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Friday, 8 October 2010
Started Early, Took My Dog
By Kate Atkinson
I love Kate Atkinson and I love Jackson Brodie, so I knew I was going to enjoy this book – the fourth in the Brodie series – before I started.
Although there’s no reason why this book shouldn’t be read as a stand-alone novel, I would always recommend with a series like this that they ideally be read in order. In any case it would be a shame to miss out on the other three books (Case Histories, One Good Turn and When Will There Be Good News), as they are all fabulous.
One of the joys of reading this series is the development of Jackson Brodie as a character through time, and also the examination of the shifting sands of his relationships with the significant people in his life.
As ever Kate Atkinson’s writing is rich with imagery and allusion. And this time an overlay of historical detail adds another dimension. The shocking real life events of Yorkshire in the seventies provide a backdrop and counterpoint to the present day events of the novel.
Difficult themes are tackled in the course of Jackson’s latest adventure. Death, murder, illness, infertility, treachery and betrayal are all woven in to the story. But Kate Atkinson manages to do this in such a way that the beauty of human life and the joy of just existing shine through the pain. Despite the depressing subject matter, it is not a depressing book.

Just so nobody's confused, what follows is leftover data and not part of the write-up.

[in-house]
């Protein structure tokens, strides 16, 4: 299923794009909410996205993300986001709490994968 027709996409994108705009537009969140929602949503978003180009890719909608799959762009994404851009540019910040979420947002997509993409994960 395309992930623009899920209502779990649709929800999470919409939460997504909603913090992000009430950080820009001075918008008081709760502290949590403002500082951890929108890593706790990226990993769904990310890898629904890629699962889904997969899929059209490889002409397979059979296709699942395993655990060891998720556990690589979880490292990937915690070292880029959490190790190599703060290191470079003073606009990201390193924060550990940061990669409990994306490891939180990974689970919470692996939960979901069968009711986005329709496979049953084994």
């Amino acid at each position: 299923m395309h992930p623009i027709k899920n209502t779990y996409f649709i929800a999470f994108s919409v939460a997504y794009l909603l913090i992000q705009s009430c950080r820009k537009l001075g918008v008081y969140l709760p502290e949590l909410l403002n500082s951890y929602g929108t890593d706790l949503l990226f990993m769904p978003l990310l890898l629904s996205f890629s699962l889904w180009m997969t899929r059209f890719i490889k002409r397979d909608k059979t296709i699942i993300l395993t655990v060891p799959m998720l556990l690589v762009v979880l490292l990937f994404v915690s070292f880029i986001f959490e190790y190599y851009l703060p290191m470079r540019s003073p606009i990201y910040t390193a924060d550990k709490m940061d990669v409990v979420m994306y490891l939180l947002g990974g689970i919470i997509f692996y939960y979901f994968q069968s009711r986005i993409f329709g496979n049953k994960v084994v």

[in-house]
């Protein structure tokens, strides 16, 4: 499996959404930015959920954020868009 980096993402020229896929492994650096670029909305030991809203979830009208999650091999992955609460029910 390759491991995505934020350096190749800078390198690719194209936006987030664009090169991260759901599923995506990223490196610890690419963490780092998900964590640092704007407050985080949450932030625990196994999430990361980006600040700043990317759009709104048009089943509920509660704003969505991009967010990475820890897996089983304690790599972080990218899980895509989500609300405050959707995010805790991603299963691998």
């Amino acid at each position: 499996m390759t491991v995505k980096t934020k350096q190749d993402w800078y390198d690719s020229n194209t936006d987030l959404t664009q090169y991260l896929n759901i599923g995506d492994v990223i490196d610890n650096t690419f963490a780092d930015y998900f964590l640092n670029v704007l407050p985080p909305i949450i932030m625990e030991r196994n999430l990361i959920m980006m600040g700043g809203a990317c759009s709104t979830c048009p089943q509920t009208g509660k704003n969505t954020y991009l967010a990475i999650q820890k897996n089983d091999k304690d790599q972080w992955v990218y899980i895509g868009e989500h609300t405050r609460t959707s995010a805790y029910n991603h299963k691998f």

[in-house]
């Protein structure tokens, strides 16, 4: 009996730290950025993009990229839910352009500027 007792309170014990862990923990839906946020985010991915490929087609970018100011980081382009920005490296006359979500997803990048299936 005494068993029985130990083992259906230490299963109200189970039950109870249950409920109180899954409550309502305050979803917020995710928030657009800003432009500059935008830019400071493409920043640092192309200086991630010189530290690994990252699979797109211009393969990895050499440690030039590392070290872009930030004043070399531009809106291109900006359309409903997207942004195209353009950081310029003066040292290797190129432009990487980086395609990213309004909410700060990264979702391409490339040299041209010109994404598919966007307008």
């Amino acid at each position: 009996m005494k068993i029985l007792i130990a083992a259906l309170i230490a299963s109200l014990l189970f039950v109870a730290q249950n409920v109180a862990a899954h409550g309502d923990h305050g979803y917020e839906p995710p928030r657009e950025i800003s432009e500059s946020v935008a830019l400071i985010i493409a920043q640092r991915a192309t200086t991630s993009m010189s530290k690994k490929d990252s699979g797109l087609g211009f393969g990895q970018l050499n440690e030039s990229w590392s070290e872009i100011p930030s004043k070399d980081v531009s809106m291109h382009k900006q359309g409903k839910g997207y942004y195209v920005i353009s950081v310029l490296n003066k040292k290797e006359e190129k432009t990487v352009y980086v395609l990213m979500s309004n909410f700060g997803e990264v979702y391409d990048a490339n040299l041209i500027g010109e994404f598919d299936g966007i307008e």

Reading Kate Atkinson is always like disappearing into a different and slightly disconcerting world where reality is thrown into sharp relief. This exchange sums it up for me.
‘‘You can see why Dracula landed here, can’t you?’ the driver of the Avensis said.
‘Dracula isn’t real,’ Jackson pointed out. ‘He’s a fictional character.’
The driver shrugged and said, ‘Fact, fiction, what’s the difference?’’
Each character is drawn exquisitely and even the minor ones take on a vivid presence. From guesthouse landlady of a certain age, Mrs Reid, to Canadian security guard, Leslie, they all have a life of their own.
Without giving anything away, I really hope the ending indicates that a further Jackson Brodie book is on its way. I hope I don’t have too long to wait. But, meanwhile, I might just read this one again.
Reviewed by Helen M Hunt